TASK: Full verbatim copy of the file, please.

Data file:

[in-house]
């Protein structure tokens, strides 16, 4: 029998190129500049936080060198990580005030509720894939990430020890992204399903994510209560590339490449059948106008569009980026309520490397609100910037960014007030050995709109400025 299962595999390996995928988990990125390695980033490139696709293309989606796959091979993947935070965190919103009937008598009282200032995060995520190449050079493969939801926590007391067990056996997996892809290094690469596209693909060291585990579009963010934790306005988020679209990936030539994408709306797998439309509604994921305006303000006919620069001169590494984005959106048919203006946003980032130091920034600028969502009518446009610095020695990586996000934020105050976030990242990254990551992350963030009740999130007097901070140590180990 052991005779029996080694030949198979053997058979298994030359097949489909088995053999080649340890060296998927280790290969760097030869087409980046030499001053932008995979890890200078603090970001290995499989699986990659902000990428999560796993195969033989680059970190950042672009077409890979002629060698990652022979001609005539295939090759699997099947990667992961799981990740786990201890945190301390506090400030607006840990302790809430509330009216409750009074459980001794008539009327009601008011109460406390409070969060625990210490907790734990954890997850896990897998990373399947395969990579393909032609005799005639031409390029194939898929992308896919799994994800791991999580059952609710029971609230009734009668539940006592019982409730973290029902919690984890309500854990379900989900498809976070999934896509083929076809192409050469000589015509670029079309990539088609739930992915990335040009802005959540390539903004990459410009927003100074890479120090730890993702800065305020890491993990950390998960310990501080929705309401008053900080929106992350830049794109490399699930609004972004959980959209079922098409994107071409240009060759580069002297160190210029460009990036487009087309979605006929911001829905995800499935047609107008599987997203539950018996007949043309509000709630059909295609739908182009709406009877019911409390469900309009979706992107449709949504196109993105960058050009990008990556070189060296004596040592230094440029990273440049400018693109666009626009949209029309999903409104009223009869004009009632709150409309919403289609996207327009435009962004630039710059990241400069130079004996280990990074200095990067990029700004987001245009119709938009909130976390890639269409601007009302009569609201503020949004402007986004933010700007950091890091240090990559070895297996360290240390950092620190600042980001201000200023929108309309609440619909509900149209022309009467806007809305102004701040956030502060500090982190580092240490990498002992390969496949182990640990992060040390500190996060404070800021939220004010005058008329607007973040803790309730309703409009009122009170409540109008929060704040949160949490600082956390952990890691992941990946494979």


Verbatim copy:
[in-house]
């Protein structure tokens, strides 16, 4: 029998190129500049936080060198990580005030509720894939990430020890992204399903994510209560590339490449059948106008569009980026309520490397609100910037960014007030050995709109400025 299962595999390996995928988990990125390695980033490139696709293309989606796959091979993947935070965190919103009937008598009282200032995060995520190449050079493969939801926590007391067990056996997996892809290094690469596209693909060291585990579009963010934790306005988020679209990936030539994408709306797998439309509604994921305006303000006919620069001169590494984005959106048919203006946003980032130091920034600028969502009518446009610095020695990586996000934020105050976030990242990254990551992350963030009740999130007097901070140590180990 052991005779029996080694030949198979053997058979298994030359097949489909088995053999080649340890060296998927280790290969760097030869087409980046030499001053932008995979890890200078603090970001290995499989699986990659902000990428999560796993195969033989680059970190950042672009077409890979002629060698990652022979001609005539295939090759699997099947990667992961799981990740786990201890945190301390506090400030607006840990302790809430509330009216409750009074459980001794008539009327009601008011109460406390409070969060625990210490907790734990954890997850896990897998990373399947395969990579393909032609005799005639031409390029194939898929992308896919799994994800791991999580059952609710029971609230009734009668539940006592019982409730973290029902919690984890309500854990379900989900498809976070999934896509083929076809192409050469000589015509670029079309990539088609739930992915990335040009802005959540390539903004990459410009927003100074890479120090730890993702800065305020890491993990950390998960310990501080929705309401008053900080929106992350830049794109490399699930609004972004959980959209079922098409994107071409240009060759580069002297160190210029460009990036487009087309979605006929911001829905995800499935047609107008599987997203539950018996007949043309509000709630059909295609739908182009709406009877019911409390469900309009979706992107449709949504196109993105960058050009990008990556070189060296004596040592230094440029990273440049400018693109666009626009949209029309999903409104009223009869004009009632709150409309919403289609996207327009435009962004630039710059990241400069130079004996280990990074200095990067990029700004987001245009119709938009909130976390890639269409601007009302009569609201503020949004402007986004933010700007950091890091240090990559070895297996360290240390950092620190600042980001201000200023929108309309609440619909509900149209022309009467806007809305102004701040956030502060500090982190580092240490990498002992390969496949182990640990992060040390500190996060404070800021939220004010005058008329607007973040803790309730309703409009009122009170409540109008929060704040949160949490600082956390952990890691992941990946494979």